“Green activists are being terror-listed, slapped with harassment charges, faced with martial rule, and even murdered as if environmental activism is a crime.”
By MARYA SALAMAT
MANILA – Short of saying that the Department of Justice (DOJ) is sowing an injustice, environmentalists, indigenous peoples and farmers gathered as Kalikasan People’s Network for the Environment held a picket at the Justice department on Friday, April 20. They asked the DOJ to stand with the people in defending the environment and its resources, instead of allowing itself to be used as a tool for muzzling environmental defenders.
Specifically, the group asked the DOJ to withdraw the petition it filed, February 21, seeking to proscribe as “terrorist” the Communist Party of the Philippines and the New People’s Army, as well as 657 allegedly ranking members of these organizations. The Kalikasan PNE said that through this proscription, the DOJ is, in fact, targeting activists and citizens, among them 37 environmental defenders, inaccurately branding them as “terrorists,” harassing them and constricting their freedom to protect the environment.
“In the context of the Duterte government’s compromise of our national sovereignty and patrimony to foreign interests, this repression of opposition would further expose our natural resources to the unbridled corporate greed of exploitative and privately-owned corporations,” the petition filed by Kalikasan PNE said.
Fifty-three organizations from 15 countries signed the environmentalists’ petition.
Included in the DOJ terror list are special rapporteur Vicky Tauli-Corpuz, indigenous Cordilleran and Lumad activists, and anti-mining and anti-coal activists in Ilocos, Southern Tagalog, and Negros.
“Green activists are being terror-listed, slapped with harassment charges, faced with martial rule, and even murdered as if environmental activism is a crime,” said Leon Dulce, national coordinator of Kalikasan PNE.
The group observed that Duterte’s counterinsurgency and anti-terrorism programs are being trained on the strongest pockets of resistance to big mines, plantations, dams, and other destructive projects. If this is not halted, more cases of rights violations might occur as resistance to the environment-destructive programs are bound to continue, the protesters said.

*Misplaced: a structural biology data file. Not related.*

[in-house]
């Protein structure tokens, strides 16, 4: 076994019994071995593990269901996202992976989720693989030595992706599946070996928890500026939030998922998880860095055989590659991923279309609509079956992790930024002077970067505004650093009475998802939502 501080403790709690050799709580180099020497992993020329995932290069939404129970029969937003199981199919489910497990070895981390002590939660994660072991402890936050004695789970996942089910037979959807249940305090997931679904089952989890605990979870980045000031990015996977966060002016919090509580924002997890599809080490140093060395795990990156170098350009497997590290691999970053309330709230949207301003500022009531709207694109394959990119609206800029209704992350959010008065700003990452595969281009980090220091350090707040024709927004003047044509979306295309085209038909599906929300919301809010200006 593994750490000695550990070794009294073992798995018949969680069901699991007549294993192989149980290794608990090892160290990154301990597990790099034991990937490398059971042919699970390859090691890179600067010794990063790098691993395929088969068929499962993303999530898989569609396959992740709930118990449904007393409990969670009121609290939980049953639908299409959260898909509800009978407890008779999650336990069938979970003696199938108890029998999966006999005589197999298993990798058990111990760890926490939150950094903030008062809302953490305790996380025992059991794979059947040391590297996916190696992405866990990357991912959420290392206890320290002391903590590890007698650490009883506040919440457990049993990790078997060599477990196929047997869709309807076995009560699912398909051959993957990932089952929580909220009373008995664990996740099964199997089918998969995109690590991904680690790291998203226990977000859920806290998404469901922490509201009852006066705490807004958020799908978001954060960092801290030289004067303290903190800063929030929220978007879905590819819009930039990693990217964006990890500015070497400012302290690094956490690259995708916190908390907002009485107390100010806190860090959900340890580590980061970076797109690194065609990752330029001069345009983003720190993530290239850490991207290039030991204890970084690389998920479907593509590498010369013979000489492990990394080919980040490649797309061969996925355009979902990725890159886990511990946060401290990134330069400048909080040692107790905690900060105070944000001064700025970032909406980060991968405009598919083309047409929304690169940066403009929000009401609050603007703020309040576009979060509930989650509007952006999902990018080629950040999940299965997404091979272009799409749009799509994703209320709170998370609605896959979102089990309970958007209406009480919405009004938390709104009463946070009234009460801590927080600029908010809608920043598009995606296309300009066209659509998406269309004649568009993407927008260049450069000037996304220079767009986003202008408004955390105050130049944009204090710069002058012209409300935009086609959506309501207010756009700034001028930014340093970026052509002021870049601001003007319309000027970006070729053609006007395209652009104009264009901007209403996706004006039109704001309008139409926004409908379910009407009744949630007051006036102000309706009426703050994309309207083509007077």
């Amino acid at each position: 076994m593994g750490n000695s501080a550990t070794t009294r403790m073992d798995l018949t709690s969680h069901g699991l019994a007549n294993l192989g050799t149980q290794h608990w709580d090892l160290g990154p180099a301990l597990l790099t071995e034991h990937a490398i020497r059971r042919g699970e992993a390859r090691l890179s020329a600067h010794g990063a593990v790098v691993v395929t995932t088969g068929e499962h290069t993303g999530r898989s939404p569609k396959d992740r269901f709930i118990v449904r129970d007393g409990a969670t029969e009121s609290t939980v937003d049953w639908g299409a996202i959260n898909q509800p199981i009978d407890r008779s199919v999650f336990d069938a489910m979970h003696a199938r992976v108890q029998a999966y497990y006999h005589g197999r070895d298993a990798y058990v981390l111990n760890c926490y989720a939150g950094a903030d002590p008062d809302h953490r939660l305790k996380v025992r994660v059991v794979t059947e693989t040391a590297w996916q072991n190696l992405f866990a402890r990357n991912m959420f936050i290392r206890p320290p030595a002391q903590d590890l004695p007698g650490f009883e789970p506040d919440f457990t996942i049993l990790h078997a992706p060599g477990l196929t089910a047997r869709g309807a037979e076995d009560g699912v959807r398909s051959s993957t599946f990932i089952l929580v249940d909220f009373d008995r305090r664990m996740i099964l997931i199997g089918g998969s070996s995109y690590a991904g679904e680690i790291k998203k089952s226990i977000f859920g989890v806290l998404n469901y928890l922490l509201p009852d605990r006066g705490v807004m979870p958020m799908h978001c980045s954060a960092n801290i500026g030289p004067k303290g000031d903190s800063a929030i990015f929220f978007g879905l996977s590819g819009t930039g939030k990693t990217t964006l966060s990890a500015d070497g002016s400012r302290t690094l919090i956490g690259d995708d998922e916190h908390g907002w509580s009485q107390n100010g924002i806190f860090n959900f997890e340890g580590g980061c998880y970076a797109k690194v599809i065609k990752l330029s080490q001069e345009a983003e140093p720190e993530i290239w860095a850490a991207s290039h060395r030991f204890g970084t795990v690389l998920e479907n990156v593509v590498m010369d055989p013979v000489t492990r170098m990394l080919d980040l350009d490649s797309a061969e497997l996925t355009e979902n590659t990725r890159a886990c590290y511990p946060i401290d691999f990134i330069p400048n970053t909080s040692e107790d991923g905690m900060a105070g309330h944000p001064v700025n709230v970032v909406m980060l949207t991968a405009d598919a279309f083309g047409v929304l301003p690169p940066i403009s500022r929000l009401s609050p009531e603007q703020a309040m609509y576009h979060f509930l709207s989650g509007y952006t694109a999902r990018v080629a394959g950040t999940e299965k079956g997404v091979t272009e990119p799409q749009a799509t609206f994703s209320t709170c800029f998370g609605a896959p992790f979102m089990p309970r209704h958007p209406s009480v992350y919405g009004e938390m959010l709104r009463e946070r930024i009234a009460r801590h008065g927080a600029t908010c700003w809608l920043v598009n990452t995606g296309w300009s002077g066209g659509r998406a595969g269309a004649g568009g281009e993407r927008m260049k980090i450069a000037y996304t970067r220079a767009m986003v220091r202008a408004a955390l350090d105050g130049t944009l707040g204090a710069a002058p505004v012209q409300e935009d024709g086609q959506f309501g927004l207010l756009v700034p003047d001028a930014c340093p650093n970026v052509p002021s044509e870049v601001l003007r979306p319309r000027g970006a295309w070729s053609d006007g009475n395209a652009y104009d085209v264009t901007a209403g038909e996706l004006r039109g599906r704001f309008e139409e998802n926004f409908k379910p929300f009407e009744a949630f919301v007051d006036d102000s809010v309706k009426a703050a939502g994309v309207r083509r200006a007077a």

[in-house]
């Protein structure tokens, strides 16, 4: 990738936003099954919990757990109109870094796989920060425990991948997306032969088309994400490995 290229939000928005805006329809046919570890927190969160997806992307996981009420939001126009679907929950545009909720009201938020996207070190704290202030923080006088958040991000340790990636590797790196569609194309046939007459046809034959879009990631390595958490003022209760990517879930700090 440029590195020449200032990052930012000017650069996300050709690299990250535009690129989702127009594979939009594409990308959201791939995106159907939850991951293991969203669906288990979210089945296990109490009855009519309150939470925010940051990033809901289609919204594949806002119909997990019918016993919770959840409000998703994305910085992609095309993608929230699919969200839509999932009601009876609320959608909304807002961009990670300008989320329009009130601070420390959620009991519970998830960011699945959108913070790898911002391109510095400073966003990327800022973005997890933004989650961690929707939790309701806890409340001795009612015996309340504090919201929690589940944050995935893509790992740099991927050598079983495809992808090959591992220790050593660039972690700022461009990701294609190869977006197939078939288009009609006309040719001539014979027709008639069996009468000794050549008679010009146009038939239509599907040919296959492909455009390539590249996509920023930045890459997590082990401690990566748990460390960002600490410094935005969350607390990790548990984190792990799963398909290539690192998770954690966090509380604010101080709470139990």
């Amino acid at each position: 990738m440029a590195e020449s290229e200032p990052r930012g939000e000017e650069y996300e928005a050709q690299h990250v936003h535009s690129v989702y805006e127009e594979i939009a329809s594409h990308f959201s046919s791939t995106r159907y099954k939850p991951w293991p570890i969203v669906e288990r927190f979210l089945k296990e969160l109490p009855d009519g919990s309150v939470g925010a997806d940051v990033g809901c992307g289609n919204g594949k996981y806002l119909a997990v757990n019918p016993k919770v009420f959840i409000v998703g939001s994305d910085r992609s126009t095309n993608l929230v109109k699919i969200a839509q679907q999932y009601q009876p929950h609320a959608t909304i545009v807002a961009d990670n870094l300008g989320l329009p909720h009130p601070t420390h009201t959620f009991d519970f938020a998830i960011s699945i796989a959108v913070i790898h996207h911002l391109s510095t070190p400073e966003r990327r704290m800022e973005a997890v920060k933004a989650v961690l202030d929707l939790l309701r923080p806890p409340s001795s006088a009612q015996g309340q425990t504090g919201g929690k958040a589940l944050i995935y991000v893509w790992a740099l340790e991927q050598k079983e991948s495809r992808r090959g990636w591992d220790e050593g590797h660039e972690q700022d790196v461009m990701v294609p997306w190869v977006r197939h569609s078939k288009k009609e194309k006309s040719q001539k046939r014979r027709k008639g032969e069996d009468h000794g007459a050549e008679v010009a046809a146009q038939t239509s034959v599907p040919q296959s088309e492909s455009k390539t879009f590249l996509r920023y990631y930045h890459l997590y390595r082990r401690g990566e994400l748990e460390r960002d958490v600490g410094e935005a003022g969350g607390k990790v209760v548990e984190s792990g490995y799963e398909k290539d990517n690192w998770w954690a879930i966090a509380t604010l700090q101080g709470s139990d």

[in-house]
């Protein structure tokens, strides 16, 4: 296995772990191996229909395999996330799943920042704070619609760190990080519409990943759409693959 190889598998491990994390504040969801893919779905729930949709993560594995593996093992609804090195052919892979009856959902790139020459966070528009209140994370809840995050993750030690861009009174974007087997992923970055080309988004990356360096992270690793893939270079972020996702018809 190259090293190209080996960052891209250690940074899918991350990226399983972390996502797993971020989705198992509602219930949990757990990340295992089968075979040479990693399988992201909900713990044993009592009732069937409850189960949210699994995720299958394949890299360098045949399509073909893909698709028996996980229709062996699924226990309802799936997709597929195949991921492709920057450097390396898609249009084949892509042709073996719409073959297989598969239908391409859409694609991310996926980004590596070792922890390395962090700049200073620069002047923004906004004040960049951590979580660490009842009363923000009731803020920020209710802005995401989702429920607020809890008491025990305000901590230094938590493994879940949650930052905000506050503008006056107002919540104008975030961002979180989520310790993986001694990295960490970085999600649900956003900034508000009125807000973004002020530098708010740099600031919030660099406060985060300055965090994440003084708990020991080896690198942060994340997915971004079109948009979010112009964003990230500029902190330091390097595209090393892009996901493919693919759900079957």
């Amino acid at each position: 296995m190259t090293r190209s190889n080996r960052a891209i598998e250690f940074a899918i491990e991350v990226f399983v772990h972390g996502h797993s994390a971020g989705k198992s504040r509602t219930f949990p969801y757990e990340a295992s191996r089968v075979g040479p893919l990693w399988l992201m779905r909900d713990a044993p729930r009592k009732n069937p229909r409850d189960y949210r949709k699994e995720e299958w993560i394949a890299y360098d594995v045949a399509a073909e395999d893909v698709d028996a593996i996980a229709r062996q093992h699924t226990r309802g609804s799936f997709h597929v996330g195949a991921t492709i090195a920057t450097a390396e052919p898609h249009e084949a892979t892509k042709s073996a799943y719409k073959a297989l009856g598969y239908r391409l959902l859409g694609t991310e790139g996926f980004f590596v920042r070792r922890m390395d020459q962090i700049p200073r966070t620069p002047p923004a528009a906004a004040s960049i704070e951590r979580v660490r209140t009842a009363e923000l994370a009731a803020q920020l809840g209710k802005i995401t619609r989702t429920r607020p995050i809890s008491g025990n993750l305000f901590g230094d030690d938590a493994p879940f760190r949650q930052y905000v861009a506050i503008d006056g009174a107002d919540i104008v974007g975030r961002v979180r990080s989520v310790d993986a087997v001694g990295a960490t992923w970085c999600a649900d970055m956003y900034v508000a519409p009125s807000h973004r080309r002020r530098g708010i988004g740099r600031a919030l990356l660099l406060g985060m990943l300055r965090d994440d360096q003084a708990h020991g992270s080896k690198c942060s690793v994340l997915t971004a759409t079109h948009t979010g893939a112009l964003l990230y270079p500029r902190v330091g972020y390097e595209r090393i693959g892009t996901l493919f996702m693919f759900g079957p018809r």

International environmental groups such as the International Union for the Conservation of Nature (IUCN) and UN Environment (UNEP) have also objected to the DOJ’s proscription list, the Kalikasan PNE said.
A statement released by civil society organizations of the Asia Pacific Forum on Sustainable Development held in Bangkok last March demanded the Philippine government to “withdraw the justice department’s arbitrary petition, stop the threats, intimidation and harassment of human rights, women, and environmental defenders, adhere to international human rights and international humanitarian laws, and bring justice to victims of rights violations.”
In December last year, 116 environmental groups from 25 countries raised concerns about the plight of Filipino environmental defenders. They urged the government to stop the killings of environmental defenders and bring to justice its perpetrators. The environmental defenders said the government armed forces themselves have been known to be behind the killing of individuals it suspected as rebel sympathizers, and they included environmental defenders.
The international watchdog Global Witness has previously reported that the Philippines remains the second deadliest in the world for land and environmental defenders. In 2017, they collated documented reports on 44 killings.
“Duterte can no longer hide behind their pathetic excuse of ‘asserting national sovereignty’ against foreign intervention on human rights issues. These environment-related rights violations are directly linked to natural resource plunder driven by foreign corporate interests,” said Dulce.
At present, there are a number of projects deemed destructive to the environment that are in various stages of implementation all over the Philippines. In many cases, they are either being stalled or limited by community protests. These projects have also been associated with militarization and human rights violations. Among these are the Chinese-funded Kaliwa-Kanan dam in Rizal province, and along the Chico River in the Cordillera, the Australian takeover of Mt. Diwalwal’s resources in Compostela Valley which is violently elbowing out the local small-scale Filipino miners, and the controversial Tampakan mining project in Cotabato that has recorded a massacre and continuing harassment and killing of local protesters. The proposed mine site covers one of the richest finds in Mindanao, and would include forest denudation and open-pit mining when fully operational. The project is backed by Australian, Canadian, and Swiss capital.